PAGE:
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ima meaning a hand; according therefore to this deduction the wi must be placed for the cow, which indeed sometimes occurs in MSS., and by the omission of , the word must suffer Syncope, which necessarily induces improbability, and in fact begs the question. This derivation seems to have been adopted from the supposed coincidence of Abraham and Zerdusht; which appears in a great degree to be founded upon the circumstance of Abraham leaving Ur of the Chaldees, and of his father's name being jil or fire, according to one Muhhammedan tradition. But as the Greek writers inform us, that he was also called Zapálenso Bryant is perfectly inconsistent with his own arbitrary system in objecting to the term Zerdusht; especially as he oftentimes owns the propensity of the Greeks to alter words, and to accommodate them to their own terminations, and there is as much, if not greater, difference between Ormuzd and Oromasdes, Aherman and Arimanius, Mihr and Mithras, Ardeshir and Artaxerxes, which is the Septuagint version of Ahasuerus, &c., as between the words in debate : but he is decidedly of opinion, that the rites came from the Chaldeans to the Persians.

Could it however be proved, that the Babylonian priests had a sacred language, like those of India, of Ægypt and of Persia, (as appears from the inscriptions at Istakhar,) and could it be demonstrated, that that tongue had an affinity with the Sanskrịta, as the others had, we could easily explain the meaning of the terms Zoroaster and Zarades. On etymological deductions however I place little reliance, excepting when there appears to be either authority or strong probability to recommend them. But if we have recourse to the Sanskrita, which is a tongue “ of the most unfathomable antiquity," we may rest certain, that the first syllable is Soora or Soorya the Sun : now if we compound this with Truta it will imply the science of the Sun: if however we adopt a derivative of the root sram to perform religious austerities, whence the order of the priesthood is called ásrama, we shall have a direct allusion to the sacerdotal office of Zoroaster, which will also be the case, if we compound Soorya the Sun with the participle of the verb sri to worship, to serve. And great probability arises in favor of the latter, because if we compound Soora the Sun with dasa a servant, we have precisely the same signification, and the Greek Zagáins: and this is also the Persian indgjg since in some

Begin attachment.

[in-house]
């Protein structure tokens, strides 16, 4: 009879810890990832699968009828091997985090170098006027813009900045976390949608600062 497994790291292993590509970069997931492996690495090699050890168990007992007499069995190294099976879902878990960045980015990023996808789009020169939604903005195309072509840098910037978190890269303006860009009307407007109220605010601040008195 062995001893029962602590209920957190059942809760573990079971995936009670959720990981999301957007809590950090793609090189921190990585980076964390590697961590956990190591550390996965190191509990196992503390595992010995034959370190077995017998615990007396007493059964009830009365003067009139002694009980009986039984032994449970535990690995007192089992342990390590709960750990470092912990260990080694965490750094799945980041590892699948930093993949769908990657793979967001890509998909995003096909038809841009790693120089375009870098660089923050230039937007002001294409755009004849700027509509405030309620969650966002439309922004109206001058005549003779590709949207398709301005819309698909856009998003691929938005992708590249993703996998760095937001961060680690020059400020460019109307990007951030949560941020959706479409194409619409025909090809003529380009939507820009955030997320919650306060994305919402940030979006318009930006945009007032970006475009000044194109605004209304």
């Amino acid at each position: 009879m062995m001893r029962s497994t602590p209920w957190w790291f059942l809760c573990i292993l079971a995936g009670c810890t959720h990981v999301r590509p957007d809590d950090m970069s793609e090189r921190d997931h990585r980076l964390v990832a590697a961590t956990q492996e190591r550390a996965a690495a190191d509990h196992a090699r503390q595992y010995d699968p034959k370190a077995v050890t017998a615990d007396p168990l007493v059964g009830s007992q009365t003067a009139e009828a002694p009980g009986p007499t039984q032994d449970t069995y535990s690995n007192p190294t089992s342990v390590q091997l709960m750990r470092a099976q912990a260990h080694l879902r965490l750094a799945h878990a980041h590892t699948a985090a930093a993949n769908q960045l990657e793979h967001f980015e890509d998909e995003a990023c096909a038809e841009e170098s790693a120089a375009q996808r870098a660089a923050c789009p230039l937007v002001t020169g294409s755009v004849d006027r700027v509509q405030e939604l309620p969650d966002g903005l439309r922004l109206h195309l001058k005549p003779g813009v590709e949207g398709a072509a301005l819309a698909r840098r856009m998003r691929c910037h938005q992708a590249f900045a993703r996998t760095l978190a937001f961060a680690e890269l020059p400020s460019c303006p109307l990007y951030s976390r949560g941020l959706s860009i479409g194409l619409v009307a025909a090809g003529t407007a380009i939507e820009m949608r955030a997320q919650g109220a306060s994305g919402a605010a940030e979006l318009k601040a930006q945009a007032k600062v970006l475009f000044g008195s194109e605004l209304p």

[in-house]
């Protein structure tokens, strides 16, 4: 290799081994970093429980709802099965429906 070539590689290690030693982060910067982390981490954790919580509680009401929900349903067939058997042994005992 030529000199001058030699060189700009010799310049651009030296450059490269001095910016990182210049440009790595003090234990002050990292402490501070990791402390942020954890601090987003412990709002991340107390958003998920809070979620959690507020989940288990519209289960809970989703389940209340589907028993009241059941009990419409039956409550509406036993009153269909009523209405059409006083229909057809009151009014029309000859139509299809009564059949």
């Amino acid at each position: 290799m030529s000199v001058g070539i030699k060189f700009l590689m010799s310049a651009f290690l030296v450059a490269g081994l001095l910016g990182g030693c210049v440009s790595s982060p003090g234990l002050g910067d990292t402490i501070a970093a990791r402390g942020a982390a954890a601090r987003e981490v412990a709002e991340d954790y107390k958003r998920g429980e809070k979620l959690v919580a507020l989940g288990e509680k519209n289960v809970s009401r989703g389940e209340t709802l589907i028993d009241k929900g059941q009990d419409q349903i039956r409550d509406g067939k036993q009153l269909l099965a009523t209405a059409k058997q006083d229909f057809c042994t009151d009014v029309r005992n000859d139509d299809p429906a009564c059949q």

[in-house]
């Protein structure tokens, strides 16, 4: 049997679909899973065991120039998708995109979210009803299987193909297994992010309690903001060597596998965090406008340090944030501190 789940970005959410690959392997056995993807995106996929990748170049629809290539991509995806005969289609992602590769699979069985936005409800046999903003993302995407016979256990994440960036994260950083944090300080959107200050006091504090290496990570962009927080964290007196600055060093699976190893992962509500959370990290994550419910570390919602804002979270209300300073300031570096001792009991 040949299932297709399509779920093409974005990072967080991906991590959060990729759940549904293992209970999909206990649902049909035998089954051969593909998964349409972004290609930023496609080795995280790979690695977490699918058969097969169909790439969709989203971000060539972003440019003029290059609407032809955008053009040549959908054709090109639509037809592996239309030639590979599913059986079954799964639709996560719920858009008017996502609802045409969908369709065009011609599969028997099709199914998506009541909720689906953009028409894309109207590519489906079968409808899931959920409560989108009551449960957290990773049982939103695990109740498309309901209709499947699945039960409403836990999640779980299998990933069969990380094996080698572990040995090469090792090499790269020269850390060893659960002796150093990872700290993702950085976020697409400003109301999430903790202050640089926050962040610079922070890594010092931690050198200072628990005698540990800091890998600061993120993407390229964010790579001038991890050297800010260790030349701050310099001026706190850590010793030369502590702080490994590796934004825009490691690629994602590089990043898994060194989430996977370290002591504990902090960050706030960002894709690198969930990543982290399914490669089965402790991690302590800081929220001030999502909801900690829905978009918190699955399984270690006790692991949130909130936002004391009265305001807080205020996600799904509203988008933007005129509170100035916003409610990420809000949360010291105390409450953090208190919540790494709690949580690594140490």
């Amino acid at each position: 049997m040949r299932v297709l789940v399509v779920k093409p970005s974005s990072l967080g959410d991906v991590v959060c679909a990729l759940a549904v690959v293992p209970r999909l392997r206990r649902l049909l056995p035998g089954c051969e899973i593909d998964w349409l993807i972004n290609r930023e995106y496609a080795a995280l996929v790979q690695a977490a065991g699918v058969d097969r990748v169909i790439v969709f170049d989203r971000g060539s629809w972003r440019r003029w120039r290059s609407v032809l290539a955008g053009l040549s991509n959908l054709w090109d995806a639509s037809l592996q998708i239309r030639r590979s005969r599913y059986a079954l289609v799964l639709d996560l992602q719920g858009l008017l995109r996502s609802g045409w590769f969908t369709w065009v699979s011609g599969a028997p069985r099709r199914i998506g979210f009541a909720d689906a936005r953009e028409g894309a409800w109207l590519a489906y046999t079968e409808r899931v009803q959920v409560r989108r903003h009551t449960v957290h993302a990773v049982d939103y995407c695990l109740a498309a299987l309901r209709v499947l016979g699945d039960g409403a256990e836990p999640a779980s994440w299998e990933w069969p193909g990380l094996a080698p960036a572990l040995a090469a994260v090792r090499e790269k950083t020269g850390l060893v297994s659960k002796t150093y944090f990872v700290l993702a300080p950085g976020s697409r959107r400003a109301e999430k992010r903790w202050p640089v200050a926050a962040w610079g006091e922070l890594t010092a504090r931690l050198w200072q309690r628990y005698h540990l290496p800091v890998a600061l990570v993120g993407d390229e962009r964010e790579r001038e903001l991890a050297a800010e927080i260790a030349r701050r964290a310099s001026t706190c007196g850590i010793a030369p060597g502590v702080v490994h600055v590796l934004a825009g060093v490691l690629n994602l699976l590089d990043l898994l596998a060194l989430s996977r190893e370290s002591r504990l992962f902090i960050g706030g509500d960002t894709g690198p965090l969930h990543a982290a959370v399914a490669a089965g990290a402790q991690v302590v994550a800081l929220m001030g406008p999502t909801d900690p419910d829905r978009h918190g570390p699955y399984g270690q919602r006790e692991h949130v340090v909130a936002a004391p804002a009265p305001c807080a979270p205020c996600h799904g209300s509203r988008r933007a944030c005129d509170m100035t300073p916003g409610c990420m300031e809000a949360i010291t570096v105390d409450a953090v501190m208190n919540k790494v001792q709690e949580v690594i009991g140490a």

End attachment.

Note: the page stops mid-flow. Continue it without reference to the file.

.; ; gical conjecture is left without the least reserve to the discretion VOL. VII. NO. XIII.

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,but every etymolo ززراد شت and زرادشت MSS

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of the reader : however if this deduction be the true, we may suppose that the Greeks had authority for interpreting it dotpoθότης. . St. John's Coll. Cam.

D. G. WAIT. 30th Jan. 1813.

INSCRIPTIONS FOUND AT ANCIENT SAGUNTUM.

We have been favored with the following additional Inscriptions lately brought into this country, and hope to be able to give some explanation

of them in a future number. The following rules are collected from some of the most distinguished Spanish

antiquaries. 1. The characters both of the Celtiberians, and of the Turdetani, are to be chiefly referred to the most ancient Greek and Etruscan.

2. There are several letters admitted to be doubtful.
3. There are double letters, which frequently recur.
4. The vowels are sometimes expressed, but often are to be supplied
5. Words are seldom written at full length.

No. 12.